Watch Falling In Reverse Mock Laptop Drama at Festival Show

The ‘tracks’ battle continued over the weekend, with Falling in Reverse’s Ronnie Radke making his final statement on the use of backing tracks in live stage shows over the weekend. .

As a reminder, Falling in Reverse recently canceled a festival appearance when their laptops went missing, with singer Ronnie Radke commenting: “As a band in 2022 you need your laptops. It’s like driving a car without engine.” This led to SiriusXM Trunk Nation host Eddie Trunk weighs in on the matter, calling out acts that use backing tracks in their live shows and an ensuing public back-and-forth over the use of tracks that brought Sebastian Bach into the discussion as the main person debating Radke online.

The discussion has since continued with Trunk once again commenting that he doesn’t “understand or accept“groups using backing tracks, with Radke followed with a suggest going to his show to discuss the subject and the continuation of the debate on whether or not Aerosmith uses backing tracks after Trunk praised their live prowess.

This brings us to last weekend when Falling in Reverse took the stage at the Aftershock Festival in Sacramento. During the band’s set, the band made light of the situation, first telling the crowd that they had lost their laptops and wondering what to do before vocally mimicking the sound of a synth sample before to find the mixed version they could use to start the song.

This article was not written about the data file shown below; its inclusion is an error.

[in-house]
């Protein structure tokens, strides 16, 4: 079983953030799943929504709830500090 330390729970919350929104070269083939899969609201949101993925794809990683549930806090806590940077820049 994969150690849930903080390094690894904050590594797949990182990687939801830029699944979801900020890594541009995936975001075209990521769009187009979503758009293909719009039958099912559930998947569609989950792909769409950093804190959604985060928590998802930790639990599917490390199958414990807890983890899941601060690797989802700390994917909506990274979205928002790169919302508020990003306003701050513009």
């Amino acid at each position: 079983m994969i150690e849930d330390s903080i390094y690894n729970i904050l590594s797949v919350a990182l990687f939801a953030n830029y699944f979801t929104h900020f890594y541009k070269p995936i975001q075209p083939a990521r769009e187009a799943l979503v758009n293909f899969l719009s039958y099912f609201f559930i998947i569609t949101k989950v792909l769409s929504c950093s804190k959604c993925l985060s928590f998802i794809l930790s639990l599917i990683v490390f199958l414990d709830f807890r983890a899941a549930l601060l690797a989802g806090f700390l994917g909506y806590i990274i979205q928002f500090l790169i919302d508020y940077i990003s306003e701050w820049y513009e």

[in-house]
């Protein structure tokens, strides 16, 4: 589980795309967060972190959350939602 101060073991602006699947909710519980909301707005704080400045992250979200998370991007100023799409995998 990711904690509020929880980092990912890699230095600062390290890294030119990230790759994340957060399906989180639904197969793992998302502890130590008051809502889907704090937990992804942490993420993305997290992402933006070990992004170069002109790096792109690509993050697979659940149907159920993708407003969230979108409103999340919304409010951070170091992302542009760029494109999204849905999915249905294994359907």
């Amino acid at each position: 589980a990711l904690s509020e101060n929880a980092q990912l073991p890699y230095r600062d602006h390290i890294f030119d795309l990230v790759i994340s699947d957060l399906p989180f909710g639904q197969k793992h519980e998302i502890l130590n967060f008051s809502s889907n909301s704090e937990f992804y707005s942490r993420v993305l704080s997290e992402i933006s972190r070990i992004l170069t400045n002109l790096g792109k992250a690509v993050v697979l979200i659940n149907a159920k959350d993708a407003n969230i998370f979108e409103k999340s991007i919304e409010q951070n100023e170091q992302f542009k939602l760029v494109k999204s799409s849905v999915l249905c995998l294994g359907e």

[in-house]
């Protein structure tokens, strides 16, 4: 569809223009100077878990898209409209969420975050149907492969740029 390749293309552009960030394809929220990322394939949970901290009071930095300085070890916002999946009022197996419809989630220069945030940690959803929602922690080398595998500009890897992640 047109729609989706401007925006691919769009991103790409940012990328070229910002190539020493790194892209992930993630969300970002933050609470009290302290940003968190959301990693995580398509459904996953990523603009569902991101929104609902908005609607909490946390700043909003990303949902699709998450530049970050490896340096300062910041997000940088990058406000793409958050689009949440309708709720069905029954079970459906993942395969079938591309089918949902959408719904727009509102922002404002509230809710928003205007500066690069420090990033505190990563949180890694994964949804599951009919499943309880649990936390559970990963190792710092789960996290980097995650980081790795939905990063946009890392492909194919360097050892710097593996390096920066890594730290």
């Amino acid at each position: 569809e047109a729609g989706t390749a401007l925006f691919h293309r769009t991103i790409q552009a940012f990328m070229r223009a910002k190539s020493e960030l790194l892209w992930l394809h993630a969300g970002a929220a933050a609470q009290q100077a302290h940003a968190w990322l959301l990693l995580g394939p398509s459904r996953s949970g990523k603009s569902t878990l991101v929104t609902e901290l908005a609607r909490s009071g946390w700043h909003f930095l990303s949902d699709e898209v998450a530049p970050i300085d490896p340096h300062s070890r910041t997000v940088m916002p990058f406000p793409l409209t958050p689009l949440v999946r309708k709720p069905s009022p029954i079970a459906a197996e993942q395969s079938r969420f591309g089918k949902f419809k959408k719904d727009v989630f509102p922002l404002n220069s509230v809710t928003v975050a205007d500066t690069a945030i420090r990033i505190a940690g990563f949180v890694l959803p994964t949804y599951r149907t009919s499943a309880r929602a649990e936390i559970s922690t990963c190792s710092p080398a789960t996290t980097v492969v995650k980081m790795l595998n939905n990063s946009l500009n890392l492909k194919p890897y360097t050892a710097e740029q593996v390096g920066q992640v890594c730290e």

“The tracks went down so we had to sing all 9 rap synths at once like…a real rock band would,” Radke said, tweeting the video for that part of the show. He later dubbed drummer Luke Holland’s featured as he hammered on supposed ‘tracked drums’.

Aftershock’s appearance seemingly concluded the band’s live plans for 2022, with the band’s next scheduled performance taking place at ShipRocked 2023 in late January.

10 Rock + Metal Bands That Started Out Being Christians But Are Not Anymore

There is the Father, the Son, the Spirit… and the rock. But not all rock and metal bands that started out as Christians stay that way, as in the following examples.

Barry F. Howard